Professional Development Seminar at ESS 99 by
Dietmar P.F. Möller and Björn Kesper
University of Hamburg, Dept. Computer Science
Chair: Computer Engineering
Vogt-Kölln-Str. 30, D-22527 Hamburg
email: dietmar. email@example.com
In simulation science the methodology of Virtual Reality, short VR-world, or virtual environments, offers possibilities for
Virtual environments, like simulators, are a natural domain for collabo-rative activities because they allow users doing things they cannot do in reality, e.g. being within a molecule, being inside the combustion chamber of an automobile engine, walking through a tunnel in "outer space", etc. For all these areas and others, the inclusion of a metaphor incorporating a notation of a virtual world provides significant enrich-ment. In general, virtual environment allow sharing simulations.
As in real laboratory spaces and design centers people must be able to talk to each other, move around, connect equipment, build up test sets, design systems highlight points of interest for others to consider, and jointly edit documents, reports and 3-D models. The ultimate promise of virtual reality, though, is that users will be able to do things they cannot do so easy in reality. In such cases, users will be able to jointly interact with simulations.
Many virtual space applications, if not already now, will in the future make use of specific graphics. The virtual space will be visualized in two or three dimensions, and the people in charge with the outer space domain can interact with the space, e.g. like flighting through a tunnel, or interacting with other participants through a graphical user interface. The interweaving of functionality, distribution, efficiency, and openess aspects is very noticeable in computer graphis. The virtual space is graphically visualized flamboyance and for the most part the people in charge with the outer space application domain should see the same image. In our real tunnel building project, irrespective of the number of participants, a state change in the virtual space needs to be communica-ted to all in charge with the project.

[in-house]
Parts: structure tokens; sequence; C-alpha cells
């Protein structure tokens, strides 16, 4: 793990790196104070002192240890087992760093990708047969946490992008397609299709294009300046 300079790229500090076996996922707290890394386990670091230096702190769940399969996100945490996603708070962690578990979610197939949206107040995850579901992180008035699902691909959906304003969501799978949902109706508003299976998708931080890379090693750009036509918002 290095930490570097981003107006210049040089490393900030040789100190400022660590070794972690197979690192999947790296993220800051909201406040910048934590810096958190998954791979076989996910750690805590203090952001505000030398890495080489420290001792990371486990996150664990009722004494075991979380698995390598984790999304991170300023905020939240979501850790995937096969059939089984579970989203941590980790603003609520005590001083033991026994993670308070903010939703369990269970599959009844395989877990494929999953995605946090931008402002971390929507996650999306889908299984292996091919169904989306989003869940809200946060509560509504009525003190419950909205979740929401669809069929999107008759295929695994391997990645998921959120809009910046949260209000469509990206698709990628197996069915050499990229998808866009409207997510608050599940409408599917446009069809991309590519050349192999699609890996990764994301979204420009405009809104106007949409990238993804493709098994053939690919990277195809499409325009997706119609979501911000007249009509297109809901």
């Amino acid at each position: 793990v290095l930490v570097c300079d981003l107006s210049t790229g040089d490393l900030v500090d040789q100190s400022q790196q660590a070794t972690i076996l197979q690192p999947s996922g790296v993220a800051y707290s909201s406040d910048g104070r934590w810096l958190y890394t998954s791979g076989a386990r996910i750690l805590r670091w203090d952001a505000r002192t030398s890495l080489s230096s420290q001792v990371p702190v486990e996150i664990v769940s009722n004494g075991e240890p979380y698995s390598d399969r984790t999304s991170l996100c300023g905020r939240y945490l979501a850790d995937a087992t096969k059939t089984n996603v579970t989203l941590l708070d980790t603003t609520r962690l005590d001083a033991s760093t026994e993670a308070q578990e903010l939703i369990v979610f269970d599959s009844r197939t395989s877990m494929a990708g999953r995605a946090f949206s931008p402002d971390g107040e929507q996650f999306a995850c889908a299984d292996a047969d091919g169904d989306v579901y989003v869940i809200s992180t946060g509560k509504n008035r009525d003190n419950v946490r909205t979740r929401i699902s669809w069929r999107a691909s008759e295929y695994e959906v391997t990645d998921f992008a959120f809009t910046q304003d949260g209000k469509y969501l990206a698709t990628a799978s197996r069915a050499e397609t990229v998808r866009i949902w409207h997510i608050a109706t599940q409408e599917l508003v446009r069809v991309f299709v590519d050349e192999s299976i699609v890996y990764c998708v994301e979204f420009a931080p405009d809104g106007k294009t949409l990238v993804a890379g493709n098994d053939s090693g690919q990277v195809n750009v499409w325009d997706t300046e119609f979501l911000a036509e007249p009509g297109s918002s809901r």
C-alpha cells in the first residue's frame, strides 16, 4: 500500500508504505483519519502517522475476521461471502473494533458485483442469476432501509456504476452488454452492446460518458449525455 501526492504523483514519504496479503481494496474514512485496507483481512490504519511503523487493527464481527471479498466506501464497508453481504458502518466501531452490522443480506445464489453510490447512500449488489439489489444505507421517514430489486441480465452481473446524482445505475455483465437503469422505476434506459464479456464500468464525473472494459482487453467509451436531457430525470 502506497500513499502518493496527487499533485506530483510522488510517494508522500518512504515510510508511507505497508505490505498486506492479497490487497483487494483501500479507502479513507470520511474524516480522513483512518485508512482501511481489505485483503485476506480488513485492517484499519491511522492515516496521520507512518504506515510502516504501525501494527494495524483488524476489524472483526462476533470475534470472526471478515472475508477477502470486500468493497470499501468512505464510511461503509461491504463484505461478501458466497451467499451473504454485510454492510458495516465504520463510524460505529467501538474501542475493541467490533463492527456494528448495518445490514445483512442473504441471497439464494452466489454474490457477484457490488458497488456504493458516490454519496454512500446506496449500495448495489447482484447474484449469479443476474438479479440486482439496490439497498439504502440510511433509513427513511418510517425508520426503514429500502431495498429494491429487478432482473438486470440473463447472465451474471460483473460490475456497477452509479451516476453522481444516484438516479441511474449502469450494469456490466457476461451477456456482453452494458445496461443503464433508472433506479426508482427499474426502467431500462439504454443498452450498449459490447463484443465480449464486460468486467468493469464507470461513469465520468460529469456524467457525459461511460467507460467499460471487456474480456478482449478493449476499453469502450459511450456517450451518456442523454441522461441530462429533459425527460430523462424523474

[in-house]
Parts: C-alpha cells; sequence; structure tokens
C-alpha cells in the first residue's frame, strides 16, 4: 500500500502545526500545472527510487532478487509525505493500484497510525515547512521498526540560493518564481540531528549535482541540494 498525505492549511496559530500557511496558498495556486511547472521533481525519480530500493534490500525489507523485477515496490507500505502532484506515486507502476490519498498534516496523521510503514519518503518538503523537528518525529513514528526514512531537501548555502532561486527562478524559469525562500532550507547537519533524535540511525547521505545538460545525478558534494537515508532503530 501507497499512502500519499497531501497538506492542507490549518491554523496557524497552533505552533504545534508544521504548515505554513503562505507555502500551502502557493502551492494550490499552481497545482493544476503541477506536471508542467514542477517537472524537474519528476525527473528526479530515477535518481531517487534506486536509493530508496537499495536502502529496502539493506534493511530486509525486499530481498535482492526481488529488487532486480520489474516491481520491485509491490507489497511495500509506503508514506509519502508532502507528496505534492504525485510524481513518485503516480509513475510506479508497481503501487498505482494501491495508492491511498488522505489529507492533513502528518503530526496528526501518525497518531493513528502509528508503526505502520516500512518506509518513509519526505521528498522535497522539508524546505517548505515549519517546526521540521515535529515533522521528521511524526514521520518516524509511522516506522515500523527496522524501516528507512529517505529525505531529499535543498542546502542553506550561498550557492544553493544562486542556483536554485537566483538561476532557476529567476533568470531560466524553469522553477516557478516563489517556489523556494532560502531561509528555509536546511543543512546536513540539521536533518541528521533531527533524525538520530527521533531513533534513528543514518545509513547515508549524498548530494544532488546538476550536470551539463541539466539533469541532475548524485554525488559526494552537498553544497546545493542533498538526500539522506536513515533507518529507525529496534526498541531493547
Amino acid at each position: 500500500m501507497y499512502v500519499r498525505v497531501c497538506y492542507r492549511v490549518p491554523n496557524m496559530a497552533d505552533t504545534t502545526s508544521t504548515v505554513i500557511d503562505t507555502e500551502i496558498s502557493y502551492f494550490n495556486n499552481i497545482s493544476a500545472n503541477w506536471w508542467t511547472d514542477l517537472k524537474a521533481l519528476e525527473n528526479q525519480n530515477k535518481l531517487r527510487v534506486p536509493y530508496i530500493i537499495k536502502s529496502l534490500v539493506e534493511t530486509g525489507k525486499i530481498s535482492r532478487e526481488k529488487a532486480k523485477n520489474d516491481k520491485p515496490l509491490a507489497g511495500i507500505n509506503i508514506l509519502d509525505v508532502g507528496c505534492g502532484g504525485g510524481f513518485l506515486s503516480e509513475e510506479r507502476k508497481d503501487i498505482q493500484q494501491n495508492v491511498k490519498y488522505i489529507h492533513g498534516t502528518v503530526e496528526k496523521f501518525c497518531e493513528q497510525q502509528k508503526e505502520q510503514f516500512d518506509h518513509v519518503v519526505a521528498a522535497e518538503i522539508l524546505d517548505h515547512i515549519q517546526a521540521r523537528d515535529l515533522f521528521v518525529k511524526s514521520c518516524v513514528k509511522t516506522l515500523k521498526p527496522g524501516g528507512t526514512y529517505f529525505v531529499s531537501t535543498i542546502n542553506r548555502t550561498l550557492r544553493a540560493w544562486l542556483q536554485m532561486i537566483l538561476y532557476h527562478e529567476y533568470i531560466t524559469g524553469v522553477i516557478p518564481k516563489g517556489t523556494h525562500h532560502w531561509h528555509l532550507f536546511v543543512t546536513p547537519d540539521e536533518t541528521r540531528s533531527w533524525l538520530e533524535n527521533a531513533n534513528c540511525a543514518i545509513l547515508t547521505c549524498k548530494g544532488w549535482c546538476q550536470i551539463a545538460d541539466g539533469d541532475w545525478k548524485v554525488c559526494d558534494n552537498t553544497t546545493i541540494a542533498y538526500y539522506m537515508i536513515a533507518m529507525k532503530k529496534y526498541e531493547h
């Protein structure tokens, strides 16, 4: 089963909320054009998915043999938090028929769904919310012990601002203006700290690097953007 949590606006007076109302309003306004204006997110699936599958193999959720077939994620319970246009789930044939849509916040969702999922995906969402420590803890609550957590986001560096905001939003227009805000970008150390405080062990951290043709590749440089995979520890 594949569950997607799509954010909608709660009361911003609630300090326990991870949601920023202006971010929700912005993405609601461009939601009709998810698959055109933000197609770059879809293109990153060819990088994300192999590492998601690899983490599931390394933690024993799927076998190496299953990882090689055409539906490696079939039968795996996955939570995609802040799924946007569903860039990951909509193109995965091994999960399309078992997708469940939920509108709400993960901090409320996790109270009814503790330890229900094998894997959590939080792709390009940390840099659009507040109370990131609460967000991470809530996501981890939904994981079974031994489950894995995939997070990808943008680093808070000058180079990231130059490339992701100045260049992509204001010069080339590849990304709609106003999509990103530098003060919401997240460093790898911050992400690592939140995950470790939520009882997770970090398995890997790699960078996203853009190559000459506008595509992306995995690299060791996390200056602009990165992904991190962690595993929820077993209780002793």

Hence, for outer space domain, a three-dimensional, multiuser virtual reality tool for tunnel building projects was developed, consisting of the following main components:
When objects are created, they inherit the properties and verbs of their ancestors. Additional verbs and properties as well as specializations of inherited com-ponents may be defined to give the new object its unique behaviour and appearance.
This time-limited professional developer seminar offers nothing more nothing less than first impressions and ideas in and of virtual reality, and for everyone interested in these topics it should not be only the starting point it should be a tool for doing. Hence the participants will recieve a documentation dealing